In Benjamin Franklin’s America, books were hard to come by. He organized efforts to source books from Europe and later founded the first American libraries. Despite their immense value, public libraries are less and less utilized today.

Write Once, Publish Everywhere

I’ve also been brewing an idea for a new writing/coding project I call “write once publish everywhere.” I like to focus more time on writing and less time on formatting and other bits required for publishing. If you publish on multiple platforms, each one has unique features and it takes a lot of time adjusting for each publication. The idea for “write once publish everywhere” is to reduce some of this pain.

This is a writing project and a coding project. The beginning will be the most painful because the content needs be manually cross-posted on three platforms: Steem, WordPress, and Medium. As the tool develops it will become easier to publish thrice. If there is already a good tool for cross-posting, I haven’t found it.

Share fears to squash them

I’ve been thinking about writing down my fears on a weekly basis. This might help overcome them. And I think sharing the thought process might be valuable for readers. We all have fears and most of us struggle to overcome them.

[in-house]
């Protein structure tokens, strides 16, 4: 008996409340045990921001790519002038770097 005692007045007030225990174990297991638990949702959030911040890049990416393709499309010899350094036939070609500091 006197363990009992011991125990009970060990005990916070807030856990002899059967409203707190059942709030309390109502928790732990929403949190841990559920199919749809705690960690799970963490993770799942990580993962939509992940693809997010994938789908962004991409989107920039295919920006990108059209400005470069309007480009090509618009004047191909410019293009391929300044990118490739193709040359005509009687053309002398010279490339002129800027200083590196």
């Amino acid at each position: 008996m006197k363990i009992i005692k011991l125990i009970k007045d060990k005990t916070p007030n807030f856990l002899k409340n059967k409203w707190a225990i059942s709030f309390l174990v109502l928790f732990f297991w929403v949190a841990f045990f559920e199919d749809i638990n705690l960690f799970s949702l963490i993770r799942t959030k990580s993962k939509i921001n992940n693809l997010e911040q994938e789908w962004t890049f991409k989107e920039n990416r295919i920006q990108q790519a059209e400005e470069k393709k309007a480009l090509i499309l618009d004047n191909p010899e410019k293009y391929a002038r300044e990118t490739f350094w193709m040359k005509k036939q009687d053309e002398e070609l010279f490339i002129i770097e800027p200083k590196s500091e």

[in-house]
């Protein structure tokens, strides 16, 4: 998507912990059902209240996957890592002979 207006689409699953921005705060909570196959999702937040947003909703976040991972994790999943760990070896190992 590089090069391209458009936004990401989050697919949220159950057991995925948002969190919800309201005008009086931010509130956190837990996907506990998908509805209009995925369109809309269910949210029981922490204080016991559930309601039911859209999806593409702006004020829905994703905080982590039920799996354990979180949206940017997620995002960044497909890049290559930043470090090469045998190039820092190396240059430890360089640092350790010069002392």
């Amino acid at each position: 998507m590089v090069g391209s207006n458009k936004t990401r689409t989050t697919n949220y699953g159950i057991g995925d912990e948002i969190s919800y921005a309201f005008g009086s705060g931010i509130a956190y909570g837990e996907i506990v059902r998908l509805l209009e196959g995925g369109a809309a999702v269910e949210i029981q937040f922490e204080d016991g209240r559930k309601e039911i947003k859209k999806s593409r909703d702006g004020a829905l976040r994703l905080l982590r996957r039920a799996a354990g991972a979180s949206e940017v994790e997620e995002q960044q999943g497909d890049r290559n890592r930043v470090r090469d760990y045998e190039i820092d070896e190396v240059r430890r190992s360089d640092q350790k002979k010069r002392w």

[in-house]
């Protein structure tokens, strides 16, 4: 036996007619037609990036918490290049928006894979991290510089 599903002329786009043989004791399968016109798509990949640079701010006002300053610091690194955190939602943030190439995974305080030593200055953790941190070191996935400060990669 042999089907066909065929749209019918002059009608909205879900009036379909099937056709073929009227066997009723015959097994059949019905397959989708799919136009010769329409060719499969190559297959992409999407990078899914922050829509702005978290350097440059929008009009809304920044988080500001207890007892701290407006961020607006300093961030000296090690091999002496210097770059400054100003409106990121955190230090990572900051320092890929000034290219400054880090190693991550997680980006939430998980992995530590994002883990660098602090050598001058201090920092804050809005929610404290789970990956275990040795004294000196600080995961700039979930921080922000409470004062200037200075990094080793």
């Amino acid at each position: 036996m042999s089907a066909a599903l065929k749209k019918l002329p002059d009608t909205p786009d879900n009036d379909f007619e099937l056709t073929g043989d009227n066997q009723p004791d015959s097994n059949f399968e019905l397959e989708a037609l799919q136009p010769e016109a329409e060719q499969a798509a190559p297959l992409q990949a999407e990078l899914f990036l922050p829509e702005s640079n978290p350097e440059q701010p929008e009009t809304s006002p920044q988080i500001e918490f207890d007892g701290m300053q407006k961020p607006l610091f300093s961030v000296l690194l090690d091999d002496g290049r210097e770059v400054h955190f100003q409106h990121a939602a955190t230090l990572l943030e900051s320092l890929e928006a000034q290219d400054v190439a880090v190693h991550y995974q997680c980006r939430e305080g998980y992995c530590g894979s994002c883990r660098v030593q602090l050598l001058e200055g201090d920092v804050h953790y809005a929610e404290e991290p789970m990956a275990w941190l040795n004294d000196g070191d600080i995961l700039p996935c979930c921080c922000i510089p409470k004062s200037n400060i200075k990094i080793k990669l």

As always, thanks for reading and

Have a Great Week!

Weekly Update – #14 – May 12th, 2019

It’s been about a month since I last posted an update. One of my readers reached out to ask what’s going on. This is really, really cool, and I appreciate the nudge. One of the main reasons I started sharing updates is to create accountability. Accountability for three habits that are important but often slip: Fitness, Reading, and Writing. So the nudge is really useful. Thanks Antin!

Succulent flower in our backyard.

Running